Last year Apple asked all third-party macOS developers to submit software for notarization. The process scans an app for malicious components and then adds a flag that indicates that Apple did not find anything when a user tried to open it. If your software is not notarized, macOS Catalina will not run. That all sounds good, but then Apple accidentally notarized malware disguised as a Flash Update program.
Security researcher Patrick Wardle reports that Apple has notarized an app that contains malware called Shlayer. Shlayer works like a Trojan horse and spreads through fake programs to flood users with adware. In this case, the software looks like a Flash updater, but replaces websites (including from encrypted sources) and advertisements with its own advertisements.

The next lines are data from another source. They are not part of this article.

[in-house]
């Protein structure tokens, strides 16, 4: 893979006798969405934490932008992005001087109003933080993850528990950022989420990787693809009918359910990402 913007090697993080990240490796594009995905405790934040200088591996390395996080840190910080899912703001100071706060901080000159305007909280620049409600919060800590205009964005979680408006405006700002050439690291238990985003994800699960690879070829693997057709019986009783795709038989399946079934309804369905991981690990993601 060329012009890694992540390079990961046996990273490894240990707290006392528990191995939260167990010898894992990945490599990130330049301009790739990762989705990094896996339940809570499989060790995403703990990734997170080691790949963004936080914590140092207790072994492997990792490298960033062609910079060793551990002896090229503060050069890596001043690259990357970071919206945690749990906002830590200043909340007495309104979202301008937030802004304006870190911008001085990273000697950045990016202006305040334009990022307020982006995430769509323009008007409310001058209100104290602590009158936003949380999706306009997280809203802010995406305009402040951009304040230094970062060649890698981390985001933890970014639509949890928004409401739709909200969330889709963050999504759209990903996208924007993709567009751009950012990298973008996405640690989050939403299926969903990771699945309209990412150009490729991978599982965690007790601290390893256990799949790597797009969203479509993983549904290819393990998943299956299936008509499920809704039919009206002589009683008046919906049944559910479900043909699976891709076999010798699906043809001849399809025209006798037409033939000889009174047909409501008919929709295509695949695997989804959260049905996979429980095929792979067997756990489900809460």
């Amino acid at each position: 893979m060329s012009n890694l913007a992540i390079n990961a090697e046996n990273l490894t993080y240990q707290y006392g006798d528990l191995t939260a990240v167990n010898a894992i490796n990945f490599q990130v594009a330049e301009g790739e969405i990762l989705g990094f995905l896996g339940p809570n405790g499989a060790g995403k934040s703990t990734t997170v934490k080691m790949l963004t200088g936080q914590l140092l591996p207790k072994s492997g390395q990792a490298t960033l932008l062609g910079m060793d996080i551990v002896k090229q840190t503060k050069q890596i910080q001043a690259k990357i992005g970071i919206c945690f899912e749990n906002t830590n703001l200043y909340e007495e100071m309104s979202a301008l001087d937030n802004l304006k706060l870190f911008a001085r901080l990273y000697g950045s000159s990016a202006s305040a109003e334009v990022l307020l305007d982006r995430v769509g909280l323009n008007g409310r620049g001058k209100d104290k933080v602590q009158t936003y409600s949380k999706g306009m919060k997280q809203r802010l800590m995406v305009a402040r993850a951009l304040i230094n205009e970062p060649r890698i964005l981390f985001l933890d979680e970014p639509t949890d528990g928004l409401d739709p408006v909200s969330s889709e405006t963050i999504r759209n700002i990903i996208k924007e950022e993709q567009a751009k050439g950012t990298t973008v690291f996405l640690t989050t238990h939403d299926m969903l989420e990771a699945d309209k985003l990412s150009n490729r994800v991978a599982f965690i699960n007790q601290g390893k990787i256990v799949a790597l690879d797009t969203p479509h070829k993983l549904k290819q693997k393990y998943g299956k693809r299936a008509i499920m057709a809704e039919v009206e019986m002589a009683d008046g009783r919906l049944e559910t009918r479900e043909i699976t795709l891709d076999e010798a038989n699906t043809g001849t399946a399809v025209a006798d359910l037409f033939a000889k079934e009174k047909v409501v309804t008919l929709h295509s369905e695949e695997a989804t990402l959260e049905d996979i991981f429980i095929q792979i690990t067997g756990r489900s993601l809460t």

According to Wardle, Shlayer is the most widespread form of malware on macOS. So it̵
Wardle reported his results to Apple, which in turn revoked the certification and the developer accounts involved. It didn’t take long for the Shlayer developers to release yet another payload that gained re-certification. Wardle has already reported this variant to Apple and has been blocked since then. The game of cat and mouse will likely go on for a long time.